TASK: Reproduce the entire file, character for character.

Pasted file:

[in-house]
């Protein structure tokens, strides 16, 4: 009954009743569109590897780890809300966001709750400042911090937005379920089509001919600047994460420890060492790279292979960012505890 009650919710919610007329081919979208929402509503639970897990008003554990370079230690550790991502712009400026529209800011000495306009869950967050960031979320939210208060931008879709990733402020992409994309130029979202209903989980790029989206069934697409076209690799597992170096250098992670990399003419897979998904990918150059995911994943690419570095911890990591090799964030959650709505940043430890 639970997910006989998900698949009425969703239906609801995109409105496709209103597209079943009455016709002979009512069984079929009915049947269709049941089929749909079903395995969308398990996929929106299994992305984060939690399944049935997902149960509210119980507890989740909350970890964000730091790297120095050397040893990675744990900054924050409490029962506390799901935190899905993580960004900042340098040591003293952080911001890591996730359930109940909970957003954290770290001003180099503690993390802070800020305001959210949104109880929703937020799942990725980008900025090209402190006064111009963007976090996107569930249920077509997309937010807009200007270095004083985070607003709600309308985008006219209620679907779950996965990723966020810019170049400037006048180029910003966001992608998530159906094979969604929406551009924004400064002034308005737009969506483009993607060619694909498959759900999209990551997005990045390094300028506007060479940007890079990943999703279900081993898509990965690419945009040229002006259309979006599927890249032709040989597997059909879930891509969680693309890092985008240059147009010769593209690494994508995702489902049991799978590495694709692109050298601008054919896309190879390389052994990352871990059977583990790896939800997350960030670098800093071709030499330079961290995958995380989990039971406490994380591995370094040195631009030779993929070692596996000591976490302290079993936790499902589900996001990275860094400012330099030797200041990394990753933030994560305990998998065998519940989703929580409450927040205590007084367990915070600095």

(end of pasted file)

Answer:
[in-house]
């Protein structure tokens, strides 16, 4: 009954009743569109590897780890809300966001709750400042911090937005379920089509001919600047994460420890060492790279292979960012505890 009650919710919610007329081919979208929402509503639970897990008003554990370079230690550790991502712009400026529209800011000495306009869950967050960031979320939210208060931008879709990733402020992409994309130029979202209903989980790029989206069934697409076209690799597992170096250098992670990399003419897979998904990918150059995911994943690419570095911890990591090799964030959650709505940043430890 639970997910006989998900698949009425969703239906609801995109409105496709209103597209079943009455016709002979009512069984079929009915049947269709049941089929749909079903395995969308398990996929929106299994992305984060939690399944049935997902149960509210119980507890989740909350970890964000730091790297120095050397040893990675744990900054924050409490029962506390799901935190899905993580960004900042340098040591003293952080911001890591996730359930109940909970957003954290770290001003180099503690993390802070800020305001959210949104109880929703937020799942990725980008900025090209402190006064111009963007976090996107569930249920077509997309937010807009200007270095004083985070607003709600309308985008006219209620679907779950996965990723966020810019170049400037006048180029910003966001992608998530159906094979969604929406551009924004400064002034308005737009969506483009993607060619694909498959759900999209990551997005990045390094300028506007060479940007890079990943999703279900081993898509990965690419945009040229002006259309979006599927890249032709040989597997059909879930891509969680693309890092985008240059147009010769593209690494994508995702489902049991799978590495694709692109050298601008054919896309190879390389052994990352871990059977583990790896939800997350960030670098800093071709030499330079961290995958995380989990039971406490994380591995370094040195631009030779993929070692596996000591976490302290079993936790499902589900996001990275860094400012330099030797200041990394990753933030994560305990998998065998519940989703929580409450927040205590007084367990915070600095």